April 19, 2014

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Browns notes: Shaffer not happy with playing time

BEREA — Kevin Shaffer doesn’t look happy.
After moving from left tackle to right tackle to make room for rookie Joe Thomas, Shaffer is in jeopardy of losing the right tackle job to Ryan Tucker, who returned Sunday following a four-game steroids suspension. Shaffer started vs. the Patriots and played the entire second half, but Tucker played in the second quarter.
“It’s one of those things where I’m not sure what’s going on, not sure what’s going to happen,” Shaffer said Monday. “You really just need to talk to (GM) Phil (Savage) or (coach Romeo Crennel) about that.”
Savage didn’t return an e-mail seeking comment.
Shaffer was signed to a seven-year, $36 million contract, including $12 million guaranteed, in 2006 and started 16 games at left tackle. The Browns weren’t pleased with his play and drafted Thomas.
Tucker’s been a solid starter on the right side in his five-plus years with the Browns but missed seven games at the end of last year with a mental disorder and sat out the first month with the suspension. Crennel said he was OK in the running game Sunday but struggled in pass protection, including allowing linebacker Mike Vrabel to hit quarterback Derek Anderson’s arm and force an interception.
The line had allowed just one sack in three games before giving up three to a good New England defense.
“I feel like I’ve been doing pretty well, but Tuck’s a great player, too, a great guy,” Shaffer said. “We have a surplus right now, so I don’t know.”
Crennel said he didn’t regret rotating in Tucker, and won’t try him at right guard “at the moment.”
“He has to work his way back,” Crennel said. “We’ll mix him in from time to time to see how he comes along and make decisions as he goes.
“Shaffer is the starter. I told him that this morning. He just has to keep his job.”
Shaffer is making only $585,000 this year and $815,000 in 2008 before the contract jumps to $2.9 million. He didn’t take much comfort in Crennel’s vote of confidence.
“I did have a conversation with him and, um, you’re just going to have to talk to him about that,” Shaffer said. “I’m not sure how we’re going to proceed from here.”
The Browns discussed trading Shaffer after drafting Thomas but decided to keep him for depth. The trade deadline is Oct. 16 and Shaffer is aware that Tampa Bay and Atlanta, where he played for four years, recently lost left tackles to injuries.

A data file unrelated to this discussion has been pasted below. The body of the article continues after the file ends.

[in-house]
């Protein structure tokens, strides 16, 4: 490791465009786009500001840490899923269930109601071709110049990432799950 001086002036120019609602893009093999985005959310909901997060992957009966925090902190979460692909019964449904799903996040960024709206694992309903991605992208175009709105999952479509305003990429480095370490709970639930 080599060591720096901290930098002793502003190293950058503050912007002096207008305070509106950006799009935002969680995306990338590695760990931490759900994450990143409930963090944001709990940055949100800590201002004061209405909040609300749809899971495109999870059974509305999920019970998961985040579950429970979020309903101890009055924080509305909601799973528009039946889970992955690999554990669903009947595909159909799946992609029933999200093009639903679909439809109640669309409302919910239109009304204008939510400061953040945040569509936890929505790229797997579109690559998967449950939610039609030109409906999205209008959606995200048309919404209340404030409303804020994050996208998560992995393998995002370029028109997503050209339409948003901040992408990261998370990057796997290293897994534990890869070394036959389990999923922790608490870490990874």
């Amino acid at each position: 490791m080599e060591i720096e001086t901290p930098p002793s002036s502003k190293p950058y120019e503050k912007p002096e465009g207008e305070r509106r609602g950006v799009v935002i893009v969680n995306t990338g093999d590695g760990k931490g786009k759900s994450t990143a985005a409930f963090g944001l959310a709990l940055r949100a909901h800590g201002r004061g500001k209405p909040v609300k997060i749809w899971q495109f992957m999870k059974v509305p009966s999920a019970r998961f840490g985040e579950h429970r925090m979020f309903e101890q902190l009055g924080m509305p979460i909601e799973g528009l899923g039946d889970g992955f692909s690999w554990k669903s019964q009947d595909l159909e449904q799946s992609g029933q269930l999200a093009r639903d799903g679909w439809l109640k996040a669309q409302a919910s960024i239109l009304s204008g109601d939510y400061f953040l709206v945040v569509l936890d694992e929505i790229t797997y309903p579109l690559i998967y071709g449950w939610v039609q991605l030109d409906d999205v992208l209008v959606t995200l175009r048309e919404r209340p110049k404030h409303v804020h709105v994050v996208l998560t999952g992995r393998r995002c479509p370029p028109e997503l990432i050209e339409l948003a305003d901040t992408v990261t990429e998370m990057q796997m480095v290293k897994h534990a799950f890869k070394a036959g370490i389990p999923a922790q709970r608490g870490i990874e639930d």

“I just want to play,” he said.

Player waived

Punter Scott Player was waived Monday, signaling the return of Dave Zastudil from a side injury. Player did a great job filling in, averaging 45.6 yards on 13 kicks with a 40.3 net. Zastudil missed the opener, aggravated the injury in Week 2 and was inactive the next three weeks.
The Browns claimed defensive lineman Louis Leonard (6-foot-4, 330 pounds) off waivers to fill the open roster spot. He’s an undrafted rookie who spent the last three weeks inactive for the Rams. He attended Fresno State.

Injury report

X-rays were negative on running back Jamal Lewis’ foot, and Crennel characterized it as a strain as the team awaited an MRI. Lewis injured the foot on the first play Sunday and didn’t return.
Receiver Joe Jurevicius experienced swelling in his knee, but the X-rays were negative. Crennel said there’s some “wear and tear” in the knee and his availability would be determined later in the week.
Third tight end Darnell Dinkins was scheduled to see a hand specialist.
Safety Brodney Pool should be OK after suffering a thigh bruise.

Ted’s not dead

Crennel said 39-year-old Ted Washington was inactive Sunday because of the game plan.
“There were a lot of multiple wide receivers, shotgun formations, so we thought it was going to be more of a nickel game — which it was — so I made him inactive,” he said.
The Browns spent much of the game in packages with just one or two linemen and extra defensive backs. Washington was originally taken out of the starting lineup three games ago and replaced by Ethan Kelley.

Defending D.A.

Crennel said Anderson deserved the blame for only one of his three first-half interceptions. The first one was the most costly and got the blame, as Anderson rolled right and threw into the end zone.
“Two of the balls were tipped and I thought that there was only one play that he made a bad choice,” Crennel said. “On the first one he tried to throw the ball across his body after he got flushed out of the pocket. That probably wasn’t the choice that he would make again.”

Bummed Bodden

Cornerback Leigh Bodden was upset with himself for missing a pair of tackles that proved costly.
Donte Stallworth stiff-armed Bodden and ran down the sideline for a 34-yard touchdown in the first quarter. In the fourth quarter, Bodden missed Wes Welker, who was able to pick up a couple of more yards and get close enough to a first down for the Patriots to go for it on fourth down. They scored a touchdown later on that drive.
“I look at those two plays and think that was really a key for the game,” Bodden said.
He was hoping to be assigned to cover Randy Moss all game, but the cornerbacks stayed on their sides, regardless of where Moss lined up.
“That was the decision of the coaches,” Bodden said. “They just wanted to play regular, let everybody be in their spots and play fast.”